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. Last Updated: 07/27/2016

Dutch Minister Hands Out Residency Permits to 30,000

DEN BOSCH, Netherlands -- Vipero Botari fled violence-wracked Congo 14 years ago with his wife and daughter to seek asylum and acceptance in the Netherlands. On Wednesday, Botari and his family finally got what they came for: residency permits.

The Botaris -- now including 4-year-old son Dieuci -- were the first of up to 30,000 people who will be granted residency under a Dutch "general pardon" for certain illegal immigrants, capping a dramatic softening of Dutch immigration policy after years of cracking down.

In a ceremony in a modern meeting hall attached to the 16th-century Den Bosch Town Hall, the Botaris were personally handed their permits by junior Justice Minister Nebahat Albayrak.

"This family is living proof of why the pardon was a good move," said Albayrak, herself the daughter of Turkish immigrants.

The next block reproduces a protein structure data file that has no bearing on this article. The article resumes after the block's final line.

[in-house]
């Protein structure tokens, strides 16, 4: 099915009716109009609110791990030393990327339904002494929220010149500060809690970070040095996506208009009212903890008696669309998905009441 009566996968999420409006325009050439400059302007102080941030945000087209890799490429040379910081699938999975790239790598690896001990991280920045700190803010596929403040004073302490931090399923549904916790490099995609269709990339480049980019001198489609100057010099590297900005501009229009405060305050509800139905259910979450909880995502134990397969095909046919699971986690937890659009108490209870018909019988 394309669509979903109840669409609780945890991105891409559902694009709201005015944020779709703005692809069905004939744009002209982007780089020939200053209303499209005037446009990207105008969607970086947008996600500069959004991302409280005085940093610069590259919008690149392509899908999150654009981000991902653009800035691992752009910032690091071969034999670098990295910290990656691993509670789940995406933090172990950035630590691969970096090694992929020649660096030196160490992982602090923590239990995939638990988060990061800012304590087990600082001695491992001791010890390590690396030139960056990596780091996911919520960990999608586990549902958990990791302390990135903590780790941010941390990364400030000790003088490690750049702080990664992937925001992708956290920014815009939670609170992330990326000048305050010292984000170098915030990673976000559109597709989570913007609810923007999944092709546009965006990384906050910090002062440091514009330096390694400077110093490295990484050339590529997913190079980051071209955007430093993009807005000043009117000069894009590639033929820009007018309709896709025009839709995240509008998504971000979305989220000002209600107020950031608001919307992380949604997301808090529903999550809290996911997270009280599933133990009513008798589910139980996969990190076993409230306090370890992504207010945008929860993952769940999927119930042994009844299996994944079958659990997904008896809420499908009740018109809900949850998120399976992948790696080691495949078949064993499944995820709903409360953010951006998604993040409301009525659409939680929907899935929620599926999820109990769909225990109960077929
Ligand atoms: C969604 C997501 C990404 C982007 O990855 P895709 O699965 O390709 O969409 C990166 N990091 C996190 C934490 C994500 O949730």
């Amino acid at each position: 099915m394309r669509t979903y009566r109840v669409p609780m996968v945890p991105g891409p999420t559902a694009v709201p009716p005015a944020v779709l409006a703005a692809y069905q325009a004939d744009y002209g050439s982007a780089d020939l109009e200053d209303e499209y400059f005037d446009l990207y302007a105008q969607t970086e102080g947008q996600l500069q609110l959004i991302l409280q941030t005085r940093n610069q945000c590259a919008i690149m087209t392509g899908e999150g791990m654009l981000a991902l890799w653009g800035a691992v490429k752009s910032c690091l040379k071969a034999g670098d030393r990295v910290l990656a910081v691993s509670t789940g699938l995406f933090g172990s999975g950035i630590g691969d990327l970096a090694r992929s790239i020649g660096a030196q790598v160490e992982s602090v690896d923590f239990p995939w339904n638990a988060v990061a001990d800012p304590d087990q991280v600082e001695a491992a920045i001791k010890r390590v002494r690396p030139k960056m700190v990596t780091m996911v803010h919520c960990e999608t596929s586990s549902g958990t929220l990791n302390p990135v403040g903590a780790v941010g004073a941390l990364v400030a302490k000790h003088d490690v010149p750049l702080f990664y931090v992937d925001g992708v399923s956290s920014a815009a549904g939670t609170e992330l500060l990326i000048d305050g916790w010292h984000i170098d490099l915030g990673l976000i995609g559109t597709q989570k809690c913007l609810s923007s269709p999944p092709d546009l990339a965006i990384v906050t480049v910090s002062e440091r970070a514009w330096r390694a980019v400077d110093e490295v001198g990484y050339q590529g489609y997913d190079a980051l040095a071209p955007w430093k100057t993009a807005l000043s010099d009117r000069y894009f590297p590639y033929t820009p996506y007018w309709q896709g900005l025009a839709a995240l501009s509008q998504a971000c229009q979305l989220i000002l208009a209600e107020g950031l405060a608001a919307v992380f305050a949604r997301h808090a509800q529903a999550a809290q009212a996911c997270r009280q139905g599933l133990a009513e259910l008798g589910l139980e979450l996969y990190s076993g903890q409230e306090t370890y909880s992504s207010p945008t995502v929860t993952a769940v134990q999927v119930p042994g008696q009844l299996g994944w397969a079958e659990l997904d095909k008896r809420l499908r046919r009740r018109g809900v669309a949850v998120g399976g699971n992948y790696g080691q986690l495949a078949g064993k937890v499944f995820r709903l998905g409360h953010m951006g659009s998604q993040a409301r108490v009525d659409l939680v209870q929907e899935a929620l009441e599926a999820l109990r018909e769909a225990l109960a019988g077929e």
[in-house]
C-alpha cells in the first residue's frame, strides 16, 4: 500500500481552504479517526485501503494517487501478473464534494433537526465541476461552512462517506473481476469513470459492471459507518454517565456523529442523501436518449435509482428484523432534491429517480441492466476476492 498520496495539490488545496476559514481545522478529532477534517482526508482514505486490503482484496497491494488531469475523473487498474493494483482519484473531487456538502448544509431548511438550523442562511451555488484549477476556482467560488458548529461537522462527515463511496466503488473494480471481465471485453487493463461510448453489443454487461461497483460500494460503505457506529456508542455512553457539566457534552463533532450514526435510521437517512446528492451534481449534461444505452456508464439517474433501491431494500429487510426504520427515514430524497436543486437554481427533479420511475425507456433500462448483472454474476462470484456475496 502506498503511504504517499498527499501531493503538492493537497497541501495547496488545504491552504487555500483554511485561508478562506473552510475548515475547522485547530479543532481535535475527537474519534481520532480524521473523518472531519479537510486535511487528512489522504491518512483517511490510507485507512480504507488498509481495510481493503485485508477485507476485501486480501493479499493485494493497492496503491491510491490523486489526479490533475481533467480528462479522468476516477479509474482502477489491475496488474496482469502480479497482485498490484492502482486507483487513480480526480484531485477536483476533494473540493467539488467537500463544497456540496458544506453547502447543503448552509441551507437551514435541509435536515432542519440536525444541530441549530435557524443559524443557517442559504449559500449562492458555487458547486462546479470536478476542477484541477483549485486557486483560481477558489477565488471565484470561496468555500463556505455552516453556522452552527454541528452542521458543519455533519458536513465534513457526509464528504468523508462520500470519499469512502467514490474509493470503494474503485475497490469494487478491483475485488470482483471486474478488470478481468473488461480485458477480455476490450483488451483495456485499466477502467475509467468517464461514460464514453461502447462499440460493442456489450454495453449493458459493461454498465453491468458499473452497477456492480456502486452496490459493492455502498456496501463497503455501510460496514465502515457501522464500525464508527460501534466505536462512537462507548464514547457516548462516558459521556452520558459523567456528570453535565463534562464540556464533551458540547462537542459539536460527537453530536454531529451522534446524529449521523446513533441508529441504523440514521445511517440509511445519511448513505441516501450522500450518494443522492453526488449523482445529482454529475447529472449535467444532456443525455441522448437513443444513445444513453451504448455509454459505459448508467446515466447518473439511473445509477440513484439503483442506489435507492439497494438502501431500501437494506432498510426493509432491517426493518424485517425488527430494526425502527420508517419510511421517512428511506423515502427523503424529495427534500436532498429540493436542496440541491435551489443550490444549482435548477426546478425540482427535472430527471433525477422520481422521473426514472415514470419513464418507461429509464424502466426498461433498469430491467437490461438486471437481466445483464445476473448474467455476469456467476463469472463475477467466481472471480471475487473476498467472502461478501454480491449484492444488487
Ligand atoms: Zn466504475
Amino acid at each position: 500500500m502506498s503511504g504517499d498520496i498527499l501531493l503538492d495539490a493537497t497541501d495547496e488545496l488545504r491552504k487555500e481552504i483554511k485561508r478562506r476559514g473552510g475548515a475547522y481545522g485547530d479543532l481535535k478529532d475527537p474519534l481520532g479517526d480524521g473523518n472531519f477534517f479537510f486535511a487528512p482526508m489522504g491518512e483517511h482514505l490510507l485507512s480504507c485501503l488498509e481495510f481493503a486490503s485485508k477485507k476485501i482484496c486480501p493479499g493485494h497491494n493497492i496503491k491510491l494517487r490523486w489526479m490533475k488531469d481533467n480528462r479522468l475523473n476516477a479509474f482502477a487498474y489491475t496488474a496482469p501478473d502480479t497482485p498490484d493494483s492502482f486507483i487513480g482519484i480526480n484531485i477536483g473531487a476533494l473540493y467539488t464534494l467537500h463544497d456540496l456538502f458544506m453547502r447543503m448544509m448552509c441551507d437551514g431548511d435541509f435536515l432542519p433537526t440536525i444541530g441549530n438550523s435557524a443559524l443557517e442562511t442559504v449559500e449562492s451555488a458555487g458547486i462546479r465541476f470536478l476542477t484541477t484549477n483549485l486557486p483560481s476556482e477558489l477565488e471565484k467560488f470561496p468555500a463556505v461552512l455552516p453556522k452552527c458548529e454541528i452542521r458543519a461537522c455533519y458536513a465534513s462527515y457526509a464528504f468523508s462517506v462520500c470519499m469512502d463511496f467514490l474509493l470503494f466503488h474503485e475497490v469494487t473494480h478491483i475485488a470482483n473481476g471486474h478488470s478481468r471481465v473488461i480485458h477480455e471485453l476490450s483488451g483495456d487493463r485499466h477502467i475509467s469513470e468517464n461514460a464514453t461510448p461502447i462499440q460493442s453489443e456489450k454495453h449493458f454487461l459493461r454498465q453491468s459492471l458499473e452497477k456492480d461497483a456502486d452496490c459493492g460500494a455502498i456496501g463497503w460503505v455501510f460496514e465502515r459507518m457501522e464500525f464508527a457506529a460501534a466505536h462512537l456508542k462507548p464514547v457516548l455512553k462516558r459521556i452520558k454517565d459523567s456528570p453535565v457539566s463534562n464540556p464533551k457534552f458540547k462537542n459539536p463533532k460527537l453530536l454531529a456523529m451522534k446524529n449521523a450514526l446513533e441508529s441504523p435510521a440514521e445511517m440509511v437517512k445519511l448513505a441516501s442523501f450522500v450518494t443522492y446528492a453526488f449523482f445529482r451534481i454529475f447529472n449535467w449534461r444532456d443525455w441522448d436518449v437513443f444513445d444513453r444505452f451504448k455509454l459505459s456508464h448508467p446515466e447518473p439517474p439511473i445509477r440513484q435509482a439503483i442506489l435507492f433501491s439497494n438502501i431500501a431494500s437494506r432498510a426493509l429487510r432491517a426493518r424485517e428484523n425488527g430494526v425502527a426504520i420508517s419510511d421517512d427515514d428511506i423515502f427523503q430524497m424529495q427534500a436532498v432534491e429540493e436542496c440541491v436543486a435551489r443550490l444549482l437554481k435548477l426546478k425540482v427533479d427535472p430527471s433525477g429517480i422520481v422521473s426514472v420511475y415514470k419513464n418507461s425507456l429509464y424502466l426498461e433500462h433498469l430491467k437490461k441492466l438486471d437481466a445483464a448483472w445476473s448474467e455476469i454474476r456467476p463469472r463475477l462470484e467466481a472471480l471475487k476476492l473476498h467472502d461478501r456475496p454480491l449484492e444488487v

The pardon applies only to asylum-seekers who arrived before a new immigration law was adopted April 1, 2001, and remained in the country despite their applications being rejected.

Under Albayrak's hard-line anti-immigration predecessor, Rita Verdonk, 11,000 people in the same category left or were deported, 4,200 of them kicked out forcibly.

Once one of Europe's most welcoming countries, the Netherlands became increasingly hostile toward immigrants amid rising crime and unemployment among mainly North African newcomers, who critics said did little to join or contribute to Dutch society.

Under the general pardon, immigrants must also have lived in the Netherlands full-time since 2001 and not have been convicted of a crime for which the maximum sentence is over a month imprisonment. They must agree to drop all legal actions against immigration authorities.